Marie Shelley probably did not know what she would get started 195 years ago when she published her novel “Frankenstein; or, The Modern Prometheus.” Her tale of a man playing God and the nasty consequences captured the imagination of the public, and her work became a literary success that would later move into the realms of theater and then film and television almost as soon as these were invented. It was in the 1931 film, where the master of horror Boris Karloff played the monster, that the current view of what the monster looks like was cemented in the popular culture. Since then the vast majority of visual references to Frankenstein have those emblematic electrode bolts sticking out of the sides of his neck. There are two interrelated aspects to the cultural impact of this book that I find very interesting. One is that the name Frankenstein became synonymous with “monster,” although in the book the monster does not have this name or any name for that matter. Frankenstein is the name of its creator Victor Frankenstein. The second aspect is that the word “Frankenstein” has also come to mean a creation (work or entity) that breaks free from the control of its creator and acquires a life of its own sometimes bringing hardship or ruin upon the creator. In modern society there are many instances where both of these aspects of the Frankenstein ethos, either real or suggested, are bestowed upon the creation by preceding its name with the prefix “Franken.” When my daughter was in middle school she brought home a project from her ceramics class. It was a strange dark green shape with two knobs sticking out at right angles and what appeared to be stiches on its surface. I asked her what it was and she replied, “It’s a Frankenapple.” Environmentalist and consumer advocacy groups often refer to genetically modified foods as “Frankenfoods” and to genetically modified crops as “Frankencrops.” Related to this, a rumor got started back in 2000 that involved the Kentucky Fried Chicken chain of restaurants. When the franchise began calling itself “KFC” to reflect that it offered a wider variety of food choices, the rumor originated that they did this because they were not serving chicken anymore in their restaurants but a genetically modified organism that they could not legally call “chicken.” So what were they rumored to be serving? Frankenchicken.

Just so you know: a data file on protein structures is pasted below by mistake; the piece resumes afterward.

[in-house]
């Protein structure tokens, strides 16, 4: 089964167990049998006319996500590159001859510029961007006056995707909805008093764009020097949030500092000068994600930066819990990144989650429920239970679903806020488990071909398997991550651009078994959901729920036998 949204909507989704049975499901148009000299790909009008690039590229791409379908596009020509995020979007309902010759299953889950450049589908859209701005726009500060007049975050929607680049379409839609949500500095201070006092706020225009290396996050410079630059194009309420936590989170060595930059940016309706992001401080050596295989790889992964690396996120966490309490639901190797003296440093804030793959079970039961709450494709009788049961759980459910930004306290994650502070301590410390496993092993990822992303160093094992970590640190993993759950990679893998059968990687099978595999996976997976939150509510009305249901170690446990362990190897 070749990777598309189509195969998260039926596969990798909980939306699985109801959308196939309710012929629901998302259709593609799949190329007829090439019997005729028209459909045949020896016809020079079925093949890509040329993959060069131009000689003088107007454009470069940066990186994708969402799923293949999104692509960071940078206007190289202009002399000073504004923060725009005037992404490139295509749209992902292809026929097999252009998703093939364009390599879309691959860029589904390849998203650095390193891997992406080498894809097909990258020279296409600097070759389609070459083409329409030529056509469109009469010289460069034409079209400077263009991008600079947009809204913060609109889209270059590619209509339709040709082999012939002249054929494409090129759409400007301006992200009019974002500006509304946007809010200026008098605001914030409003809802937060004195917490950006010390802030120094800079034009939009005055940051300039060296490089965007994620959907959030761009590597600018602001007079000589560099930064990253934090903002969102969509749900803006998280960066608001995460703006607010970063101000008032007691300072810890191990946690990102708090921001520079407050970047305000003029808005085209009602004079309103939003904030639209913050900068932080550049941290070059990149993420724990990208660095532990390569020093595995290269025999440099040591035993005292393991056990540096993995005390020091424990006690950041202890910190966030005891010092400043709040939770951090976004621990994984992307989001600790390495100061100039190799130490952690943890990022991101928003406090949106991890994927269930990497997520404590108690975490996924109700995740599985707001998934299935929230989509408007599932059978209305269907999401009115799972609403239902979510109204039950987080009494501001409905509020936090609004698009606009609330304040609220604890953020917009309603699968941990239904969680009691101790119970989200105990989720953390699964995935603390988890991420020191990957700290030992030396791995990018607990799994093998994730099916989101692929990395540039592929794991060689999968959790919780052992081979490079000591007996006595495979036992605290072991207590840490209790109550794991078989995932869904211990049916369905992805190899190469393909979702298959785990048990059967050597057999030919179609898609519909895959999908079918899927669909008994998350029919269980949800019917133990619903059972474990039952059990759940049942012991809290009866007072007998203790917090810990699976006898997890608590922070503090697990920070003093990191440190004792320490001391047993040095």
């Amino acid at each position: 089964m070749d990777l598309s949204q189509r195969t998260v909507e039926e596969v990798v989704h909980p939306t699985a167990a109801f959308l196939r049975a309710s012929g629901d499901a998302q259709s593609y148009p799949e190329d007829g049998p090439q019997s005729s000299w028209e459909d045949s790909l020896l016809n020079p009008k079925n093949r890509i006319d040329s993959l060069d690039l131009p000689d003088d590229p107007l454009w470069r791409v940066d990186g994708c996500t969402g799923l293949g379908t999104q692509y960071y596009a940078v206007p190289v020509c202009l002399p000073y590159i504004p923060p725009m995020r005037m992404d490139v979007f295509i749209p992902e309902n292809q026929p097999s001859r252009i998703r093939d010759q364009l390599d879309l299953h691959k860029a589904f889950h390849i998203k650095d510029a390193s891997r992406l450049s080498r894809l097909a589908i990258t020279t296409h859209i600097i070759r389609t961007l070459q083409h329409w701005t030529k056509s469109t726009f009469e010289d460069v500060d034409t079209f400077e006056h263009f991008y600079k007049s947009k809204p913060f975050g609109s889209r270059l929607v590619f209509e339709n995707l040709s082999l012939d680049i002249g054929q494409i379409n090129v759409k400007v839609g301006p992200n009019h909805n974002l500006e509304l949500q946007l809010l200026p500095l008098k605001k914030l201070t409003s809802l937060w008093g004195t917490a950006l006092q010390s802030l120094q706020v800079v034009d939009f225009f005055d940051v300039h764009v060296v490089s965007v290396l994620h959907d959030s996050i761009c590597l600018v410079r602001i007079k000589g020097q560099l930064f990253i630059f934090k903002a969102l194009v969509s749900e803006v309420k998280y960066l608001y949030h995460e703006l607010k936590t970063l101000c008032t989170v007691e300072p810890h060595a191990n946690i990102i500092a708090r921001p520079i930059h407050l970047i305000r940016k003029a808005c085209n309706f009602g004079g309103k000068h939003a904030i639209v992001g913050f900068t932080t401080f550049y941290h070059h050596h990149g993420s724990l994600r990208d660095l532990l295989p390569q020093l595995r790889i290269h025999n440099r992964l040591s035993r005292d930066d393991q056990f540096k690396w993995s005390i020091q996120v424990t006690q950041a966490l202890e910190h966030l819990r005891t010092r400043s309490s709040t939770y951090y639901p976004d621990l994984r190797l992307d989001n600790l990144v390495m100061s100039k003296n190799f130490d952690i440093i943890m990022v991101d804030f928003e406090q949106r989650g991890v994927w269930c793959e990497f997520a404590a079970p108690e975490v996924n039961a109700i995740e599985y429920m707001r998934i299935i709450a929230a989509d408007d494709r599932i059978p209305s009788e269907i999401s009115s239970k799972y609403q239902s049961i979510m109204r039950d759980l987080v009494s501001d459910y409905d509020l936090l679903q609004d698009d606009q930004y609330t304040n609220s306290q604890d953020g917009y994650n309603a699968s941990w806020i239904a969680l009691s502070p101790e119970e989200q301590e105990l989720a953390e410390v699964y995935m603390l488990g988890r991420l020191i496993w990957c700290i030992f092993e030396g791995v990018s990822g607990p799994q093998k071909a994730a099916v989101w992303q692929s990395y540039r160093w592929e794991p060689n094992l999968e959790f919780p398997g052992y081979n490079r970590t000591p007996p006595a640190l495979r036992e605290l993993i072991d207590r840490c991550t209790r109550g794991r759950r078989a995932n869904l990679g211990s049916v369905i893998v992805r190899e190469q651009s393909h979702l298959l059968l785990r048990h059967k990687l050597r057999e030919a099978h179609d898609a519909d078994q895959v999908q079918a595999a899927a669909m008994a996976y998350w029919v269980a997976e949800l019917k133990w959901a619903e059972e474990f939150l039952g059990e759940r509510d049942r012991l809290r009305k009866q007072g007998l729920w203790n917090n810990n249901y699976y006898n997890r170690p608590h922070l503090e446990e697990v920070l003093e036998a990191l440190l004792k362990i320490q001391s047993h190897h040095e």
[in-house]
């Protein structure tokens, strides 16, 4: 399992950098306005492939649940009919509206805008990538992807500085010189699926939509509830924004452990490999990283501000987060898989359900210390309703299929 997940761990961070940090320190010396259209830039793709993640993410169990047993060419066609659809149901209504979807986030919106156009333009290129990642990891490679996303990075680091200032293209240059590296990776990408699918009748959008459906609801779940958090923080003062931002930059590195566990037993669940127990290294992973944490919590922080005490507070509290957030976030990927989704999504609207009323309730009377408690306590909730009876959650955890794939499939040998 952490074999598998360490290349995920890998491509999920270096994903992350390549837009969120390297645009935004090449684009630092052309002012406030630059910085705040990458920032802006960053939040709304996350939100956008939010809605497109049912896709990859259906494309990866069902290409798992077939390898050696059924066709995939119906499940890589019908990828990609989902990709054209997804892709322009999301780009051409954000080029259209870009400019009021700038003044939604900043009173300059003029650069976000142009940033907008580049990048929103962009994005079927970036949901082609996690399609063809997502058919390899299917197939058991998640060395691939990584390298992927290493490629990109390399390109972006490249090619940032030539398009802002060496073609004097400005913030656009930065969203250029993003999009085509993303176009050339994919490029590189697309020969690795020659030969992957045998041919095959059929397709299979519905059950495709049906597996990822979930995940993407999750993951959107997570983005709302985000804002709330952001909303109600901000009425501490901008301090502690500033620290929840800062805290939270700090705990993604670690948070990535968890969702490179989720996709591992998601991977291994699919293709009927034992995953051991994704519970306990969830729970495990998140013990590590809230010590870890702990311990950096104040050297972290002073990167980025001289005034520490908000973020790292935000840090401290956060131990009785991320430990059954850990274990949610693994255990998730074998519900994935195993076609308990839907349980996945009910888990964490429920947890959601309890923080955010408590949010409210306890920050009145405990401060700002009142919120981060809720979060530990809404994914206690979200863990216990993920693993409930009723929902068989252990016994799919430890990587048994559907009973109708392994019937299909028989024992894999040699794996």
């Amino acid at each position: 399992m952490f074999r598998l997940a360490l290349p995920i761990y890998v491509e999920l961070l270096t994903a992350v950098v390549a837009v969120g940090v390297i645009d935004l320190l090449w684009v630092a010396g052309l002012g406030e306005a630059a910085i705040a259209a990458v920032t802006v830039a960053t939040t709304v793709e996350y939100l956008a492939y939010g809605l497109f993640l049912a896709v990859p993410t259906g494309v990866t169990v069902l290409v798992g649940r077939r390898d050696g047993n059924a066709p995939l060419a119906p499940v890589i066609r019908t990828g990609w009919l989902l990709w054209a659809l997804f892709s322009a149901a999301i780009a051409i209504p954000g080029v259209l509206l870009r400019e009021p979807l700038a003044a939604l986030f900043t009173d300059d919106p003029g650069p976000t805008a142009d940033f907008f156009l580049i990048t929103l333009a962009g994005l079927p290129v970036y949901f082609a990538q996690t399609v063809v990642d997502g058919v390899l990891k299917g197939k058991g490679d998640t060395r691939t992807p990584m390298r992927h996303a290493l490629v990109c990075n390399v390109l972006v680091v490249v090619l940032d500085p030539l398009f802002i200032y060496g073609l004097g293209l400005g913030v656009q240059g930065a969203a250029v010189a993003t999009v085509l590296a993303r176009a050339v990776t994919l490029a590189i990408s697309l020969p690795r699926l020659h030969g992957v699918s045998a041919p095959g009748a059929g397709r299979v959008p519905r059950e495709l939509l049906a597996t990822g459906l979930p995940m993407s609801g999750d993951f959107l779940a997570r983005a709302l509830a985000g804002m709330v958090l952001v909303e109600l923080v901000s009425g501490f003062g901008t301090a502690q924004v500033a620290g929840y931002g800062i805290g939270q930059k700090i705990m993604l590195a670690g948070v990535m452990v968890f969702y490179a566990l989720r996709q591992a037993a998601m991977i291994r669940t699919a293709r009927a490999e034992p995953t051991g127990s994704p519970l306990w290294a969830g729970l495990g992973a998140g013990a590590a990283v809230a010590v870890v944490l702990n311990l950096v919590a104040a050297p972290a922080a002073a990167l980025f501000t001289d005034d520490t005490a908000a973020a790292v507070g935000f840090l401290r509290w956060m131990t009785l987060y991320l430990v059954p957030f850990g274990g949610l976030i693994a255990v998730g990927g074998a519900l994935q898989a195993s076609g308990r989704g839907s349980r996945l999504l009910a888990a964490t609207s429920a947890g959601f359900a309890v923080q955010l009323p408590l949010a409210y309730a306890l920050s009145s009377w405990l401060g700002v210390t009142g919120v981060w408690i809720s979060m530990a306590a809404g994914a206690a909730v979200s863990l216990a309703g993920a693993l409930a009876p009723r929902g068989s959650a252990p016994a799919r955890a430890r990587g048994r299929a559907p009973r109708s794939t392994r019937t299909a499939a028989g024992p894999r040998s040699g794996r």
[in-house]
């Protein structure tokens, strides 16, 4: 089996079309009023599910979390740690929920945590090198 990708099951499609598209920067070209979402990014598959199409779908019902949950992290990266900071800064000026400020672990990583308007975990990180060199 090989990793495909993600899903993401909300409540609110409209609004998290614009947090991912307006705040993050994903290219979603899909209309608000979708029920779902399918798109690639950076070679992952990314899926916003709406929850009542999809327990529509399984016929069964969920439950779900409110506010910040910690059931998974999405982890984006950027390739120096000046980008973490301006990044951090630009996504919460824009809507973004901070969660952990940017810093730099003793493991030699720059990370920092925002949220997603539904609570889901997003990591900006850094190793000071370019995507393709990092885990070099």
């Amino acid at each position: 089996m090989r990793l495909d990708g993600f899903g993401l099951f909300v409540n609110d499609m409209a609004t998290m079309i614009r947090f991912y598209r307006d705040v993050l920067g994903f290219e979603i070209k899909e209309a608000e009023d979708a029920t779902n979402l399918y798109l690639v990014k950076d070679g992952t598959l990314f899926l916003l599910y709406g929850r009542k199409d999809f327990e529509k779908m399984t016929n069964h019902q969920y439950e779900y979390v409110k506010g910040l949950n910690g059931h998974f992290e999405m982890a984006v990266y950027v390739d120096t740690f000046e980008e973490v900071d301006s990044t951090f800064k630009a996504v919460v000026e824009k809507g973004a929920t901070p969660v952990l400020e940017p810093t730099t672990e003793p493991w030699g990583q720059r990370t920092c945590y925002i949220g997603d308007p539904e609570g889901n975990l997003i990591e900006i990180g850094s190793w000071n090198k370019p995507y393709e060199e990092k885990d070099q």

In 2002 the invasive Asian snakehead fish made the news when several of them were found in a pond in Crofton, Maryland. Since then the snakehead has become established wreaking havoc in the ecosystem of the Potomac River and they have been dubbed "Frankenfish." Hollywood decided to commemorate this event by releasing an apropos movie.